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Quarantine Log – May 24, 2021 – Abby Houghton

May 25, 2021

There have been many challenges that the world has faced this year, many things that we have had to survive, and COVID-19 is arguably the biggest, a message this computer stickers communicate.

There have been many challenges that the world has faced this year, many things that we have had to survive, and COVID-19 is arguably the biggest, a message this computer stickers communicate.

May 24, 2021 – Abby Houghton

“So, what did you learn in school today?” Grandpa asked, taking his eyes off the road for a second to glance over at the passenger seat and flash me a smile. 

“Umm..” I racked my brain, trying to remember what I had done in class, “in science, we-” I started, getting cut off by the sound of Grandpa’s phone ringing. My eyes flickered to the dashboard where Grandpa was touching the pick-up button. Mom? Why was Mom calling? I wondered, heart dropping; were Lucy and Dad okay? 

“Where are you guys? Did you get to swim yet?” Mom asked in a tone that made my heart drop to the lowest pits of my stomach. My heart started racing, contemplating all of the terrible things that could have happened.

“No-” Grandpa started, as I cut him off.

“Is everything okay?” Butterflies erupted in my stomach, gnawing away at my sides, just as worry was gnawing at me for every millisecond mom took to respond. 

“Did you pass my office yet?” she asked with no regard for my question. 

“No.” Grandpa repeated in a voice that told me he was worried too- strengthening my already strong and present worry. 

“MOM, what happened!?” I said, desperately trying to keep my breathing steady. 

With words saturated in pity, Mom sighed and told me, “honey… you’ve been quarantined.” Involuntarily, I let go of a breath I didn’t realize I had been holding; my family was okay. “That means you can’t go to swim practice today, can you come to my office insead?” Grandpa responded to Mom, letting her know that we were changing route immediately, but I heard none of what he said. My brain was registering what had just happened. I was quarantined. QUARANTINED. Instantly, my logic oriented brain began to make lists: the pros of being quarnited, the cons, and what I was glad I got done before I was quarantined. 

Okay, okay, okay. At least you turned in your history project and finished the French test out. I thought, trying to stop my heart from pounding and trying to make sure I was taking in air. My chest hammered, sending sharp pains through my body. I felt as if I was in outer space and my oxygen had just been cut off. And in a way, I was. For the next two weeks, the only people I could see would be my mom, dad, and little sister. No friends, no human connection, no school. NO, no, no, this can’t be happening!! I screamed in my head, as the thought of total isolation encompassed me. Alone, alone, alone, alone! The words echoed in my head, forcing me to tears.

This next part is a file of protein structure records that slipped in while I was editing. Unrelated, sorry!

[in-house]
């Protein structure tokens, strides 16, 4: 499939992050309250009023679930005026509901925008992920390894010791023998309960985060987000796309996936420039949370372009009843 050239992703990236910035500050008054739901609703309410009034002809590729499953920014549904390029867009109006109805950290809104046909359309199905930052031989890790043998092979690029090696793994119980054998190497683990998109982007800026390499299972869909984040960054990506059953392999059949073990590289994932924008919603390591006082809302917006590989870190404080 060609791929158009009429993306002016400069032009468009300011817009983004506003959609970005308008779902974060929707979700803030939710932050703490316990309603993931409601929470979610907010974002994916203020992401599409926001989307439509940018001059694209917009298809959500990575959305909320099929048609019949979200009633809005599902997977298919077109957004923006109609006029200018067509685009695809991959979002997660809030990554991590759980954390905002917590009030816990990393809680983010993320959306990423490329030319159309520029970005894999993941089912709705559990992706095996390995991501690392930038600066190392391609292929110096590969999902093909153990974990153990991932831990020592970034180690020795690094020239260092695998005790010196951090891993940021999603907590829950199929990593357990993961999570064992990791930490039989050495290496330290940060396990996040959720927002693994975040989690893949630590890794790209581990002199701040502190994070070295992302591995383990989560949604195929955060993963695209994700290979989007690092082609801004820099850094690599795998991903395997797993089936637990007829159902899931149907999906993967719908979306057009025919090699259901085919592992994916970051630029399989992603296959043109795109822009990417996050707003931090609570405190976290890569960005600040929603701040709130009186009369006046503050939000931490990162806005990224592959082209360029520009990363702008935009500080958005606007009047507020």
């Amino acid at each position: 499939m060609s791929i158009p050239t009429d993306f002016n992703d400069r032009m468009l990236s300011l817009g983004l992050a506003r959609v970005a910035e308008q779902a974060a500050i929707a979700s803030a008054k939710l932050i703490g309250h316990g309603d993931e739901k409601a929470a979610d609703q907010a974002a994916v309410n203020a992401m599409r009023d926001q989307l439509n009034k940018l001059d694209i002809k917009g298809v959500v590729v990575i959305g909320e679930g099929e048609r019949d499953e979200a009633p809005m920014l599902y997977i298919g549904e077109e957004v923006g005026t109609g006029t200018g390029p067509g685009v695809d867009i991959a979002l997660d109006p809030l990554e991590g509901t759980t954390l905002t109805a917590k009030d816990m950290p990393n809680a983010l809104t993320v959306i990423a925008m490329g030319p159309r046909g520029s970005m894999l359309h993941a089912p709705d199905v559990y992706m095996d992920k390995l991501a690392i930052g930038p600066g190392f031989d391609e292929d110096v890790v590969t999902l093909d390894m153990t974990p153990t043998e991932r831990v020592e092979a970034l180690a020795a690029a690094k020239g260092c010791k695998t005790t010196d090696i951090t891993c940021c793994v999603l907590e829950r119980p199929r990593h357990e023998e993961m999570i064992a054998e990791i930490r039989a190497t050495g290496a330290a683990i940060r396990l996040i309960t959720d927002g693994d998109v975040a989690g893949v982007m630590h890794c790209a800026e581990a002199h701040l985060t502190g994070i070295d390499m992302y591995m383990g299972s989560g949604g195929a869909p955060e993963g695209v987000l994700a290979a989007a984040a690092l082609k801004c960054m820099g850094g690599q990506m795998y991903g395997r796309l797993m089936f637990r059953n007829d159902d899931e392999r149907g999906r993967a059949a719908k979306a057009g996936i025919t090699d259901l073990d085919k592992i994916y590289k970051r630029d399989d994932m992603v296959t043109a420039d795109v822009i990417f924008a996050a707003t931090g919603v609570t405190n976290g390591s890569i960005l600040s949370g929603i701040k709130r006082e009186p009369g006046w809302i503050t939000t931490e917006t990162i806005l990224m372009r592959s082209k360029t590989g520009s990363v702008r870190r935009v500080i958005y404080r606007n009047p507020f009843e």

“Well, on the plus side…” Grandpa said, trying to start up a conversation to stop tears from rolling down my face. 

As much as the total isolation scared me, the thought that I may have COVID-19 and if I did, there was a chance I had given it to my grandparents. Despite the fact that they both were fully vaccinated, I couldn’t stand the thought that I could have done anything to harm them in any way. 

Focus Abby, focus! I slid my phone out of my bag, noticing that Mom had tried to call me right before she called Grandpa, and opened my messanges. Texting “just got quarantined” to the largest group chat, I copied and pasted the message to friends that weren’t on the chat. Text like, “omg, so sorry” “that sucks” “when can you come back?” and “another round ugh!” flooded my phone; texts that I had sent when other friends had gotten quarantined now seemed meaningless and not extreme enough. “You must be so sad!” one of my closest friends texted. “So sad”?? More like so crushed or absolutely devastated! 

We pulled up to my mom’s office and after a quick goodbye to Grandpa, I hopped in my mom’s car, where I was informed that I would be able to come back on June 4th. Glancing at my phone, I saw another friend had been quarantined and in that moment I selfishly was thankful that I wouldn’t be alone- that I wasn’t the only person who’s world was totally changing.  No! Don’t think that! I reminded myself, shaking off such a selfish thought. The car ride home was silent as I wallowed in sorrow and Mom attempted to think of something to make me feel better.

I’m ashamed to admit that upon getting home, I bolted up to my room, and began punching pillows as the events that I would miss echoed around in my head. At the sound of my phone ringing, I snapped out of it, and pulled myself together enough to FaceTime my friend. 

For the rest of the night, I was in my own world- which would be great practice for the next two weeks. As I drifted off to sleep that night, I tried to relax, there was nothing I could do at that point in time besides hope for a false positive. Although it was even hard to do that – my hope for a good week was gone and it wasn’t coming back for a while. 

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